Whaling: Chaos or compromise?

Whales The wrangling means issues such as strandings, ocean noise and ship collisions are not addressed

From the International Whaling Commission (IWC) meeting in Jersey:

The chaotic close of this year's IWC meeting had to be seen to be believed.

And for those who argue the body is ill-fit for purpose, archaic, hopelessly riven and suited only for the scrapyard, it provided perfect ammunition.

Let me try to set the picture out for you as best I can.

At the start of the final day, the Buenos Aires group of 14 Latin American countries demanded that their bid to have the South Atlantic Ocean declared a whale sanctuary be heard, debated and resolved, and voted upon if necessary.

This was despite the fact that there was no chance of them gaining the three-quarters majority needed to usher it through.

For the "pro-sustainable-use" bloc, headed by Japan and Iceland, this was unacceptable.

At the last two IWC meetings, the proposal had formed one small component of a much larger compromise package that also included acceptance of Japan's Antarctic whaling programme in scaled-down form, and quasi-commercial quotas for their coastal whaling towns.

The package was formally declared dead at last year's meeting, with each bloc blaming the other for intransigence.

So for Japan and its allies, to have the sanctuary proposal aired again in isolation, when they had been prepared to concede it as part of the big package if they also gained things they wanted, was just unacceptable.

Once it became clear that the Latin Americans were determined to have a vote, the pro-whaling countries got up and walked out, in a bid - as they made clear - to make the meeting inquorate.

The solution was for national representatives to go into a private meeting, to try to find a mutually acceptable way forward.

Guide to whales (BBC)

Even more extraordinarily, the meeting also had to discuss and decide what was meant by "quorate".

Half of the organisation's countries need to be present in order for votes to count; but was that half of all members, half of countries present at the beginning of the meeting, half of the number in the room at the time of the vote?

Different delegates gave me all three definitions; and despite the IWC having existed for 65 years, it's clear that no-one really knows.

You might also be wondering why the chairman and so many of the delegations were anxious to avoid having a vote.

After all, decisions are taken by voting in most national parliaments and in many other international organisations as well.

A two-week meeting of the Convention on International Trade in Endangered Species (CITES) might have 50, maybe even more - and it doesn't fall apart.

The issue here is that votes in the IWC used to be ritualised, meaningless, ridiculous, an exercise in grandstanding - because neither bloc was ever going to come near to gaining the three-quarters majority needed to make major changes.

During the two-year "peace process", IWC governments agreed new rules mandating they would strain every sinew to reach consensus where possible, and avoid going back to the years of pointless fractious discord.

The pro-whaling countries said the Latin Americans were doing precisely this, by calling a vote on something that was extracted from a bigger compromise package and which they could not win.

Behind closed doors, reportedly, quite a few other anti-whaling countries told them the same thing - the US and some Europeans, at least.

On the other hand, the Latin Americans insisted that the sanctuary was important to them and they were entitled to call for a vote - which, of course, they were.

Eventually a compromise was found... but finding it took nearly nine hours, time the meeting did not have, as it was already many hours behind schedule.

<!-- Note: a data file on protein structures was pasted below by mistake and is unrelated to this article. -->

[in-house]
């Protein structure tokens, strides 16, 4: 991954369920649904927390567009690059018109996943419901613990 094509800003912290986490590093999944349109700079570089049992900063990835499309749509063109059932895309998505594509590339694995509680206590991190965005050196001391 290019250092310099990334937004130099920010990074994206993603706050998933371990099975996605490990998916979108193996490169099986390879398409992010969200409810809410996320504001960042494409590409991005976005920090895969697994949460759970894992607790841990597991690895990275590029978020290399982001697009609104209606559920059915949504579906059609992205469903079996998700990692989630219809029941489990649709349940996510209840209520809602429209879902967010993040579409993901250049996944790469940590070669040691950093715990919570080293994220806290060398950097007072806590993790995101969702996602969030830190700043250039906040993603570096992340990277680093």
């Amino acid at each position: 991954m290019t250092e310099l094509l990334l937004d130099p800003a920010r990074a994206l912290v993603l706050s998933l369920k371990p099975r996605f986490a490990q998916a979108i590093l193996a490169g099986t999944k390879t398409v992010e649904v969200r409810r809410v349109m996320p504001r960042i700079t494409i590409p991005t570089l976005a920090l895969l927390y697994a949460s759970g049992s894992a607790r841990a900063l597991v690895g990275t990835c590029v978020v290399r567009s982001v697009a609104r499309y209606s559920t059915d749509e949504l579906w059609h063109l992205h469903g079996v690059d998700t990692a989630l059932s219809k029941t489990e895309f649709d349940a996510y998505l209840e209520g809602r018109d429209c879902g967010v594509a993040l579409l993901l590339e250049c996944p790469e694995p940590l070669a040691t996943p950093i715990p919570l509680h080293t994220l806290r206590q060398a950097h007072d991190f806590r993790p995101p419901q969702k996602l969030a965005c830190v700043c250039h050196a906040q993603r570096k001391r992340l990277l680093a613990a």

What the document says is that further efforts to find consensus will be made before the next meeting - and if it can't be found, the issue will go to a vote as the first item on the agenda next time.

The coming year will also be spent deciding what a quorum means in the world of the IWC.

In a sense, what was agreed is less telling than the fact that the process happened in the way it did.

This is my seventh IWC meeting. But many of the other journalists here were on their first - and there's been widespread and wide-eyed amazement along the press balcony at how little time is spent discussing things like whales, or even whaling.

And if next year does see a return to the old days of sterile stand-offs and unwinnable votes, we'll probably see even more points of order, procedural matters and accusations of bad faith - and even less time spent on the things this commission is supposed to be here to do.

Officially, every member government wants to be constructive and take things forward.

But there are two distinct versions of what "forward" means; and beneath the veil of harmony heaves a roiling discordant stew that occasionally, inevitably, boils over.

It's hard to see how this can change unless each side is really willing to yield ground.

This week, the Latin Americans weren't prepared to yield anything because they believe they are right in trying to bring extra conservation measures into force, because they believe the world should be about saving whales, with hunting consigned to the past.

The problem they face is that the other side believes it is right as well.

Richard Black Article written by Richard Black Richard Black Former environment correspondent

Farewell and thanks for reading

This is my last entry for this page - I'm leaving the BBC to work, initially, on ocean conservation issues.

Read full article


This entry is now closed for comments

Jump to comments pagination
  • rate this

    Comment number 29.

    By the way, no one catches whales that "are used non-lethally by [y]our own coastal communities". I think anyone lucid can clearly see which side is lacking tolerance when reading your comments.

  • rate this

    Comment number 28.

    Jose, do you realize that the IWC's purpose is to regulate whaling (and make sure whales resources aren't depleted)? As a member country to the IWC, Japan has a right to ask for whaling quotas (or make use of article 8). There's nothing that forbids a "lethal use" of whales if it can be done sustainably (which it probably is now).

  • rate this

    Comment number 27.

    Imposing their slaughter against our shared whale populations is a violation of international sharing of biodiversity benefits. It is an act of racism, moreover. So it´s not a 'how many whales' game - it´s a much deeper, serious situation we´re fighting against. And it´s a pity that Northern journalists and some other folk just don´t get it, ever.

  • rate this

    Comment number 26.